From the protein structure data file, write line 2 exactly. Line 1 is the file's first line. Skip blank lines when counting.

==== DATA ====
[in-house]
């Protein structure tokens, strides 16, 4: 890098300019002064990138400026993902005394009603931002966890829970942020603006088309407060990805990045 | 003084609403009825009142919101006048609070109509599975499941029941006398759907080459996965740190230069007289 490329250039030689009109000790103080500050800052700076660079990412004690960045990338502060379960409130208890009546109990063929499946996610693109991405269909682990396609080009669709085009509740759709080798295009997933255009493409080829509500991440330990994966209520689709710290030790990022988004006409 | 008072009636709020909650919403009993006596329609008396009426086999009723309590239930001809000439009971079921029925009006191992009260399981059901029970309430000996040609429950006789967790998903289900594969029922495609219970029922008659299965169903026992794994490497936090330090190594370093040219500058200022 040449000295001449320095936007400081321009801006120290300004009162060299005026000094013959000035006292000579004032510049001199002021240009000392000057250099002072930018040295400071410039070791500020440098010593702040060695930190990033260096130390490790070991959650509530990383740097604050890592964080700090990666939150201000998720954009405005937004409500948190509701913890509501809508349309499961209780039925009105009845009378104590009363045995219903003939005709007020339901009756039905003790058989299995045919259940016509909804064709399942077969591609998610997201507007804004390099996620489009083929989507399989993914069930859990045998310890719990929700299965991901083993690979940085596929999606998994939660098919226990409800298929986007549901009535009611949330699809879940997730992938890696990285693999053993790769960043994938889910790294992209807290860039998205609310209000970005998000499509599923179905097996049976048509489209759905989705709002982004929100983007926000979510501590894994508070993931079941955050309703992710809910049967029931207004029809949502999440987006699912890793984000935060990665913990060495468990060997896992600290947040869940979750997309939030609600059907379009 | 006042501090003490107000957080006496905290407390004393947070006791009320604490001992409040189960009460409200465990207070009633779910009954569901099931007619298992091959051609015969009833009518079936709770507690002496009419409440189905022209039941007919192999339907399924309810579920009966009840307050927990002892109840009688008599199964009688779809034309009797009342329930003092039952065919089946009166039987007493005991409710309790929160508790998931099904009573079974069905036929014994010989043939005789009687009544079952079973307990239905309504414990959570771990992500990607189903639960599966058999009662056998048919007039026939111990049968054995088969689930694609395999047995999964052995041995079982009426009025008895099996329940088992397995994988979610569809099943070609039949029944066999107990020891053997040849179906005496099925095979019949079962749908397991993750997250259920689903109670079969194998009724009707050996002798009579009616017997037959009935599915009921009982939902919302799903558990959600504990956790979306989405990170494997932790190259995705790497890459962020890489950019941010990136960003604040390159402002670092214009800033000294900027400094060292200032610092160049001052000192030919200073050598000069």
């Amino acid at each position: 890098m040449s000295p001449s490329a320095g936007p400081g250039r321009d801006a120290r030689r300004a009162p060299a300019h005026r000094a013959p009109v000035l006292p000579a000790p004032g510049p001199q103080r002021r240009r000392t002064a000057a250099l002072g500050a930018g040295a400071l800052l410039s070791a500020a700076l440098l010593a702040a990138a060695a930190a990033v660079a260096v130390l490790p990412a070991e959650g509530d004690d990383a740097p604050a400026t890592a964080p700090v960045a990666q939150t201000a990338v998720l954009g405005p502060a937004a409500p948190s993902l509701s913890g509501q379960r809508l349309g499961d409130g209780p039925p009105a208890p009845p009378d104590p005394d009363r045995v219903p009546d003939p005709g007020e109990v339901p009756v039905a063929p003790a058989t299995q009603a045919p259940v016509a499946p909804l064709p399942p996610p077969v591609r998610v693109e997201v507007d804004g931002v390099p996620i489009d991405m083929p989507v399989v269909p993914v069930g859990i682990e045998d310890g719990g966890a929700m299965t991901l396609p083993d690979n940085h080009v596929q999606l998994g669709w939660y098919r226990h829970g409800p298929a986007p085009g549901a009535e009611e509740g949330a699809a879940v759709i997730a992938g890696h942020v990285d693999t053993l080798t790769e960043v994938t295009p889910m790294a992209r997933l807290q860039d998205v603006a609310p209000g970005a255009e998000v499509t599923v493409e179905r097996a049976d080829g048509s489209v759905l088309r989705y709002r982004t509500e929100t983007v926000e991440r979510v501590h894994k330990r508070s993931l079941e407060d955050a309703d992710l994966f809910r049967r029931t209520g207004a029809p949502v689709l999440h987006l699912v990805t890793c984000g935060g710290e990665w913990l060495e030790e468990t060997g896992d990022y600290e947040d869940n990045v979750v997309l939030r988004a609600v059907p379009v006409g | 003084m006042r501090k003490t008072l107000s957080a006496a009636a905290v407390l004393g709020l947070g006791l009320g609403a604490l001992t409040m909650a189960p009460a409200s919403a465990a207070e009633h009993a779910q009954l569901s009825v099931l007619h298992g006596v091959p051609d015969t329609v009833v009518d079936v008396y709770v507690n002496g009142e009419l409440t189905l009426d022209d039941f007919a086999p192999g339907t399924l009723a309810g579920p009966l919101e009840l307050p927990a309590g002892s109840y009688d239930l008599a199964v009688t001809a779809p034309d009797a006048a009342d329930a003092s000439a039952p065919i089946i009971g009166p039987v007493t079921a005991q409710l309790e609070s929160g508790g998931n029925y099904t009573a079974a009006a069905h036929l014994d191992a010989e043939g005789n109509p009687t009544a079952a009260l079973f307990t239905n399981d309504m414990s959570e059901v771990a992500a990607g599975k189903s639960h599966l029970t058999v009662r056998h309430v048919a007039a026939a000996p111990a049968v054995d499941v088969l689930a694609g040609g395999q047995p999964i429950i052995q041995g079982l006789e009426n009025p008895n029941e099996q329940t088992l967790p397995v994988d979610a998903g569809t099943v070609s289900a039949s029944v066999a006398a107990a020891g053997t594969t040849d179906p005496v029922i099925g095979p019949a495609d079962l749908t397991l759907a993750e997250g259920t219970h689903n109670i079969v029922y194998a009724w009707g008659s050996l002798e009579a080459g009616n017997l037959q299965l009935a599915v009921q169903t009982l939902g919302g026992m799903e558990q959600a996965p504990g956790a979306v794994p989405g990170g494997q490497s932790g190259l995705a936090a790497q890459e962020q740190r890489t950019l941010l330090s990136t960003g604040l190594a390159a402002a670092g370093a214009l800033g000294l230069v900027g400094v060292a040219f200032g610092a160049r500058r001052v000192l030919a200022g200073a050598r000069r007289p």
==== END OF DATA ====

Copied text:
């Protein structure tokens, strides 16, 4: 890098300019002064990138400026993902005394009603931002966890829970942020603006088309407060990805990045 | 003084609403009825009142919101006048609070109509599975499941029941006398759907080459996965740190230069007289 490329250039030689009109000790103080500050800052700076660079990412004690960045990338502060379960409130208890009546109990063929499946996610693109991405269909682990396609080009669709085009509740759709080798295009997933255009493409080829509500991440330990994966209520689709710290030790990022988004006409 | 008072009636709020909650919403009993006596329609008396009426086999009723309590239930001809000439009971079921029925009006191992009260399981059901029970309430000996040609429950006789967790998903289900594969029922495609219970029922008659299965169903026992794994490497936090330090190594370093040219500058200022 040449000295001449320095936007400081321009801006120290300004009162060299005026000094013959000035006292000579004032510049001199002021240009000392000057250099002072930018040295400071410039070791500020440098010593702040060695930190990033260096130390490790070991959650509530990383740097604050890592964080700090990666939150201000998720954009405005937004409500948190509701913890509501809508349309499961209780039925009105009845009378104590009363045995219903003939005709007020339901009756039905003790058989299995045919259940016509909804064709399942077969591609998610997201507007804004390099996620489009083929989507399989993914069930859990045998310890719990929700299965991901083993690979940085596929999606998994939660098919226990409800298929986007549901009535009611949330699809879940997730992938890696990285693999053993790769960043994938889910790294992209807290860039998205609310209000970005998000499509599923179905097996049976048509489209759905989705709002982004929100983007926000979510501590894994508070993931079941955050309703992710809910049967029931207004029809949502999440987006699912890793984000935060990665913990060495468990060997896992600290947040869940979750997309939030609600059907379009 | 006042501090003490107000957080006496905290407390004393947070006791009320604490001992409040189960009460409200465990207070009633779910009954569901099931007619298992091959051609015969009833009518079936709770507690002496009419409440189905022209039941007919192999339907399924309810579920009966009840307050927990002892109840009688008599199964009688779809034309009797009342329930003092039952065919089946009166039987007493005991409710309790929160508790998931099904009573079974069905036929014994010989043939005789009687009544079952079973307990239905309504414990959570771990992500990607189903639960599966058999009662056998048919007039026939111990049968054995088969689930694609395999047995999964052995041995079982009426009025008895099996329940088992397995994988979610569809099943070609039949029944066999107990020891053997040849179906005496099925095979019949079962749908397991993750997250259920689903109670079969194998009724009707050996002798009579009616017997037959009935599915009921009982939902919302799903558990959600504990956790979306989405990170494997932790190259995705790497890459962020890489950019941010990136960003604040390159402002670092214009800033000294900027400094060292200032610092160049001052000192030919200073050598000069």